– Who is your target market?
– Who is your idea client / decision maker?
– What motivates them?
– Profile (gender, age, health, wealth, culture, interests, position, salary, budget, etc)
Then put yourself into their shoes.
– How can you make their life easier?
– What is in it for them?
Then find your voice (written language).
– Who would narrate your content?
– Think of a character of personality best suited – perhaps Steven Fry for the British Library
– Who would your audience relate to and want to hear? Admire? Look up to? Believe
– Imagine their voice each time you create marketing content
– Ten words that best describe your business – For the Business & IP Centre: innovation, inventions, information, support, advice, help, entrepreneurs, business-startup,
– One word that best describe your business – knowledge
Unique Selling Point
– What truly makes your business unique – For the Business & IP Centre: The largest free collection of free market research and business information in the world, with expert guidance.
– You need to be the only…
– Everyone says, great staff, customer service etc. That is not unique
– Sarsaparilla – the only marketing purification agency
– Try to be everything to everyone and you will be nothing to no one.
– Write down misconceptions about your company and industry
o The British Library is a only accessible to senior academics and authors.
o The British Library is a very big public library.
o The British Library only has books.
– Stronger to have others say it for you
– One to address each misconception – a maximum of five
– Keep them really short
– Use white papers and case studies
Focus on the benefits for your customers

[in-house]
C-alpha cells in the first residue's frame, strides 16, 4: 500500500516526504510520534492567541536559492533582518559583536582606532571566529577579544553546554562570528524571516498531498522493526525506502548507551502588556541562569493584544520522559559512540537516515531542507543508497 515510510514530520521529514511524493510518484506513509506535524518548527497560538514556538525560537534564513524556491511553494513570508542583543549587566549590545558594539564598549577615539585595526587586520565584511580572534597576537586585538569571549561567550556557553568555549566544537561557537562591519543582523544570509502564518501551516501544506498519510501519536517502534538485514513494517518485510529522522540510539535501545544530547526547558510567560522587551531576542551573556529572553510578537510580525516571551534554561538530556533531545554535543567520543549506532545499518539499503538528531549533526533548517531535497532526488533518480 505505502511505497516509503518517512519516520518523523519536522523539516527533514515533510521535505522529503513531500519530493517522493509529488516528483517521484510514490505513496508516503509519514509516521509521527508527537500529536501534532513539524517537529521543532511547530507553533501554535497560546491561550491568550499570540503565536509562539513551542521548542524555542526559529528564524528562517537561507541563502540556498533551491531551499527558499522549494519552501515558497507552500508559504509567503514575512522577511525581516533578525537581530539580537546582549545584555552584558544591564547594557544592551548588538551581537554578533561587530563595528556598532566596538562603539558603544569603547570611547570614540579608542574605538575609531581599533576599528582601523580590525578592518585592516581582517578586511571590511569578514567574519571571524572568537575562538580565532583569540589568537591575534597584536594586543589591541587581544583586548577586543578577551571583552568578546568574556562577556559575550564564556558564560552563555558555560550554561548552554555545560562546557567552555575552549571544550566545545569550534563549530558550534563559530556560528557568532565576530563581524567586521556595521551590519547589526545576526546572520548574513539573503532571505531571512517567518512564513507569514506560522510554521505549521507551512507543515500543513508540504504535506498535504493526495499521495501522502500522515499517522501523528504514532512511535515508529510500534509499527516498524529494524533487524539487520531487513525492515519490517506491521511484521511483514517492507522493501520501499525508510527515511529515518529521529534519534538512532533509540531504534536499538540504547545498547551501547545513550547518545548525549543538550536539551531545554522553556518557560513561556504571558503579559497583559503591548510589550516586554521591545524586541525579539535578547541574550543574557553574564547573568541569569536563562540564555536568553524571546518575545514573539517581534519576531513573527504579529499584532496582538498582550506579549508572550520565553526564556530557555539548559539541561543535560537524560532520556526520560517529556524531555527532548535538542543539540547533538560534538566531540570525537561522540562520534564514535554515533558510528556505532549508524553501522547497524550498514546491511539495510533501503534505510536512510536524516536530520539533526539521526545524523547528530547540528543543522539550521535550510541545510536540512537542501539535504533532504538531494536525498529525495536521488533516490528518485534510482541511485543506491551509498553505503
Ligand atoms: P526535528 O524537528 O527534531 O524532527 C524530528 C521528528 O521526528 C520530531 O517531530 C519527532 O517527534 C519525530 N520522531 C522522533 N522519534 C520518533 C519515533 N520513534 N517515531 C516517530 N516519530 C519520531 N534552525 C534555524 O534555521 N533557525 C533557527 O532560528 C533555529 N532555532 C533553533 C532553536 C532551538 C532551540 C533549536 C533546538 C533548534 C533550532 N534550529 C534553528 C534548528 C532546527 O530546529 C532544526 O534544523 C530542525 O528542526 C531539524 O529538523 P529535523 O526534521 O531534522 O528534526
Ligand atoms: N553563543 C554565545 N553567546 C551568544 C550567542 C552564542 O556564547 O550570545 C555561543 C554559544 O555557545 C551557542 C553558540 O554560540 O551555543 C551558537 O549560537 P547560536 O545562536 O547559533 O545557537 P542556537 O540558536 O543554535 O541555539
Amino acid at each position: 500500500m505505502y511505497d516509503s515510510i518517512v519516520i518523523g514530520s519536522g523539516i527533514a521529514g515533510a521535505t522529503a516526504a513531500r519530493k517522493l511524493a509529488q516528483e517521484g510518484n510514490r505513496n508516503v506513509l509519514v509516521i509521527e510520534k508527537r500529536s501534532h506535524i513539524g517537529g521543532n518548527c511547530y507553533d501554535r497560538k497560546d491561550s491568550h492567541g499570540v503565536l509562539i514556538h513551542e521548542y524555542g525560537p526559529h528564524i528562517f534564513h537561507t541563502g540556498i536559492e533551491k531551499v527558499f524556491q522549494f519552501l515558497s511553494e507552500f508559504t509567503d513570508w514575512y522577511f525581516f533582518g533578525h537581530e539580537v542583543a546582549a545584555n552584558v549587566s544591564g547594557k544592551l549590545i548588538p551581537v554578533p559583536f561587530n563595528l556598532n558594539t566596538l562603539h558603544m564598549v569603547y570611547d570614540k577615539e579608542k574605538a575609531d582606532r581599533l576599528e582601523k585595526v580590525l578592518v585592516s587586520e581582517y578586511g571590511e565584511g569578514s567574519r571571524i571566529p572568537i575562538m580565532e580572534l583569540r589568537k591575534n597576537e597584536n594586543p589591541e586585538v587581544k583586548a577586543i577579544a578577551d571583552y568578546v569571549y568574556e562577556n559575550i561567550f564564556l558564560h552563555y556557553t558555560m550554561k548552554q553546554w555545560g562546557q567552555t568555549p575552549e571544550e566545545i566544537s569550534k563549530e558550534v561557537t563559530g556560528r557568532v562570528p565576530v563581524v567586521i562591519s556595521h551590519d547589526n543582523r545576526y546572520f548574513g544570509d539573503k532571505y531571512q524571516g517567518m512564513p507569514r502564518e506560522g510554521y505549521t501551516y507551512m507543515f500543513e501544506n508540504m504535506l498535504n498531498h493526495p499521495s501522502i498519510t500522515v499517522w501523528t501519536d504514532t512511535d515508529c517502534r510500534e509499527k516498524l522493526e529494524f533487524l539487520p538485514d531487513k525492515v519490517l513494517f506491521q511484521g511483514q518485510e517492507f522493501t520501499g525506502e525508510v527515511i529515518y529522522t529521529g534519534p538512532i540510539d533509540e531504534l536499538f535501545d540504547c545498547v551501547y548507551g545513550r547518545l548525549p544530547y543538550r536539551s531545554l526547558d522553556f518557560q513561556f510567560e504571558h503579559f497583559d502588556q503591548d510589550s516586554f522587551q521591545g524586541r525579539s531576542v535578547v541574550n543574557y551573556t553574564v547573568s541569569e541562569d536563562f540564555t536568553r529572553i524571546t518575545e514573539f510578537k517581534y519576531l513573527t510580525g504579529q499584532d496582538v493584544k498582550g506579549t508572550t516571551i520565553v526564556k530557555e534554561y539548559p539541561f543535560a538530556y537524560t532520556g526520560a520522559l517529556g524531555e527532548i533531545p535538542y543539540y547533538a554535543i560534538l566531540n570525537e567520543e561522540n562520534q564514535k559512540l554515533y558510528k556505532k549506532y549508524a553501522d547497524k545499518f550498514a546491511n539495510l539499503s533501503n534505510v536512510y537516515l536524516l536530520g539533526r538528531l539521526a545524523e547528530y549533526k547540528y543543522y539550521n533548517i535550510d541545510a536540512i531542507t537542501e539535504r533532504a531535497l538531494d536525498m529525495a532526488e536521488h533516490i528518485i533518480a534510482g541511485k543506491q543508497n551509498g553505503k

– List them – information, advice, contacts, training
– What problem can you solve?
– How can you make their life easier? – a clearer view of what they need to do to start their business
– What are the three key things you want people to remember about your business?
o Business & IP Centre at the British Library at St Pancras central London
o Free workshops and advice
o Free access to market research and business information.
– The trust people have in your company
– Consistency – with the rest of your business
– People will judge you from how you look
– Stock photos are too common – better to use your own commissioned ones
KISS – Keep It Simple Stupid
– You have two seconds to make an impression
– 8 year old level reading age for printed materials
– Get straight to the point
– Bulleted lists are good, with verbs to start
– Every word competes
Formula for success and to avoid writers block
– I’ve got all this information, now how do I organise it?
– Reverse pyramid order – most important to least important
– Start with the ‘lead’ – who, what, where, when, how
– Map out where you want them to go
– Tell them what you want them to do
– Free downloads
– Expiration date
– First 10 receive
Call to Action
– Create urgency
– Why should I stop what I’m doing and buy NOW?
– Now or lose your audience
Ask questions – keep the dialogue going
– Show a sincere interest
– Surveys, feedback, phone
– What questions would you want to know for market research?
– How can you connect your business to current news?
– Have an opinion
– Share your views – become an expert
The Elevator Pitch
– What is it?
– The most important tool
– People decide whether to file or forget you
– Get everyone in the company to memorise
– Use it everywhere – keep it consistent – brochures, home page, flyers etc
The who, what, where, when and how of your business
I still think Sarsaparilla’s elevator pitch is the best I have come across;
50% of marketing is wasted. Sarsaparilla is a marketing consulting and training agency that specialises in marketing purification – the process of detoxing your marketing, protecting you from The Flash, Fluff, and Fakers, and helping you make more money with less.